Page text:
Posts Tagged ‘psycho’

What is the greatest movie ever made?

It’s a loaded question. There’s no possible way to ever get a definitive answer, unfortunately. How would you even go about deciding? You could look to box office success and decide that way (accounting for only theatrical revenue, that would be James Cameron‘s Avatar). You could poll movie critics, movie-goers, filmmakers… But it’s unlikely that you would get more than 3 people to provide the same answer.

As for the top ten highest grossing films, the list is as follows:

1. Avatar (2009)
2. Titanic (1997)
3. Marvel’s The Avengers (2012)
4. Harry Potter and the Deathly Hallows – Part 2 (2011)
5. Frozen (2013)
6. Iron Man 3 (2013)
7. Transformers: Dark of the Moon (2011)
8. The Lord of the Rings: Return of the King (2003)
9. Skyfall (2012)
10. The Dark Knight Rises (2012)

My personal favorite of the films listed above is Christopher Nolan‘s The Dark Knight Rises, and it is likely that there are plenty of people who don’t think Avatar is worthy of the title of “Greatest Movie Ever Made.” Great? Sure. The greatest ever? That’s debatable.

Most of these films have not won any Oscars (Avatar, Titanic, Lord of the Rings: Return of the King, and Skyfall were the only ones to snag an Oscar, [or 2, or 11 in the case of Titanic] but a few of the others were nominated.)

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There are plenty of factors a movie can be judged on. I prefer the story in The Avengers to that in Avatar, but there’s no question that Avatar was deserving of its Oscar wins in the categories of Best Cinematography, Best Art Direction, and Best Visual Effects. You could also base your decision off the performance of the actors. I prefer Leonardo DiCaprio in Titanic to Sam Worthington in Avatar, even though Avatar is higher on the list. You could also merit the films based on the quality of the plot, the overall look of the film, and many more factors.


 

After scouring the Internet for “The Greatest Movie Ever Made,” I found about a dozen different lists from different contributors. You can check out IMdB’s list of the 250 greatest films here – this list seems to encompass most of the films listed by other contributors. There were many lists that covered just the greats of one genre, but I omitted those, and only counted the ones that looked at movies overall. A lot films were on nearly every list. Francis Ford Coppola‘s 1972 film, The Godfather, was the most common film listed, taking the top spot on quite a few of the countdowns. Other films that appeared on numerous lists include Citizen Kane (1941), Vertigo (1958), The Shawshank Redemption (1994), Casablanca (1942), and Psycho (1960). There is no doubt that all of these films are considered great by many people, and I think it’s safe to say a lot of them could be considered classics. (Notice that though Avatar was the highest grossing film ever, it didn’t top any of the lists I encountered.)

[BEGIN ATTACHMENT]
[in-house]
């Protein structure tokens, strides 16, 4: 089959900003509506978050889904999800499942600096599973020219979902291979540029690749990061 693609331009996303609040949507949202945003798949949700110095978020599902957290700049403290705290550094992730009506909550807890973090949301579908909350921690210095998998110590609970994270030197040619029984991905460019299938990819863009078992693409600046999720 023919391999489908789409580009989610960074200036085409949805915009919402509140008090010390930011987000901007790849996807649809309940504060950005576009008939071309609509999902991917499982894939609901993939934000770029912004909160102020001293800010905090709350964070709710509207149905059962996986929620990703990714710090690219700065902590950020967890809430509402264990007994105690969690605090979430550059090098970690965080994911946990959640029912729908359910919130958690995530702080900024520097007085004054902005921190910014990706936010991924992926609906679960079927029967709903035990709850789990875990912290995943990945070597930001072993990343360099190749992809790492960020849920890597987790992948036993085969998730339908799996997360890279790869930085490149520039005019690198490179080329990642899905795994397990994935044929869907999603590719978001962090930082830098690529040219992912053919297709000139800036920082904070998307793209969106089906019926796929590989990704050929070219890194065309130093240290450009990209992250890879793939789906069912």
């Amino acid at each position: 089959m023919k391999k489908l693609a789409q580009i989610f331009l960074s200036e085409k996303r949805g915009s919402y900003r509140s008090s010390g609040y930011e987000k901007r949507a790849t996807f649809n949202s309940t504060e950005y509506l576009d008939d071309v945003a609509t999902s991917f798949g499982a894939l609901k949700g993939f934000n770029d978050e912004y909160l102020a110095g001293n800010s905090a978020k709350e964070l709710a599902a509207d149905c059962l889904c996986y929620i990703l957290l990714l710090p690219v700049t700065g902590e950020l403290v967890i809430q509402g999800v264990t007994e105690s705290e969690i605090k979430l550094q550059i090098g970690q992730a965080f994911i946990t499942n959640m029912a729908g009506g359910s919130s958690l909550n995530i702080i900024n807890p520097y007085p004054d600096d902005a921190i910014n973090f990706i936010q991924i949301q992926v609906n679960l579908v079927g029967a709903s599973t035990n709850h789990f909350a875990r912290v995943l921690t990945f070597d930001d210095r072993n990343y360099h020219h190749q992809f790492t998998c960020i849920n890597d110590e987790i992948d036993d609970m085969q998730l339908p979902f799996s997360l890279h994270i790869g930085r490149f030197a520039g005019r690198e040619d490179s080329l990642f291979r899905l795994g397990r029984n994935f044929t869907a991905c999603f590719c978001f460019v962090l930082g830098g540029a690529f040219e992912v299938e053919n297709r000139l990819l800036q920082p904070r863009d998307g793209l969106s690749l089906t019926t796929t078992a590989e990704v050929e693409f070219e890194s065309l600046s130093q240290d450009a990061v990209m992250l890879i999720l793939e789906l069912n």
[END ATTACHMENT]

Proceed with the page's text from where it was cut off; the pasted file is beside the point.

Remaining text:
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I found myself pondering this question, “what is the greatest movie ever made?” and I have come to the conclusion that there isn’t, nor can there ever be, one definitive answer.

So now I am posing this question to you: In your opinion, what is the greatest movie ever made and why?

 

Leave a comment below and let me know! Thanks for reading!

What makes a horror movie? Is it a charismatic protagonist that everyone is rooting for? Is it an iconic villain like Jason Voorhees, Freddy Krueger or Michael Myers? Is it the suspenseful music that floods the speakers as the villain approaches? (I know you’re humming the theme for Jaws as you read this.) Are the reality based horror films that are the most frightening? Or are the supernatural monster movies the most horrifying? Is it the film’s ability to produce genuine fear in the audience? (Do you guys agree with this list? Top 50 Scariest Horror Movies of All Time.)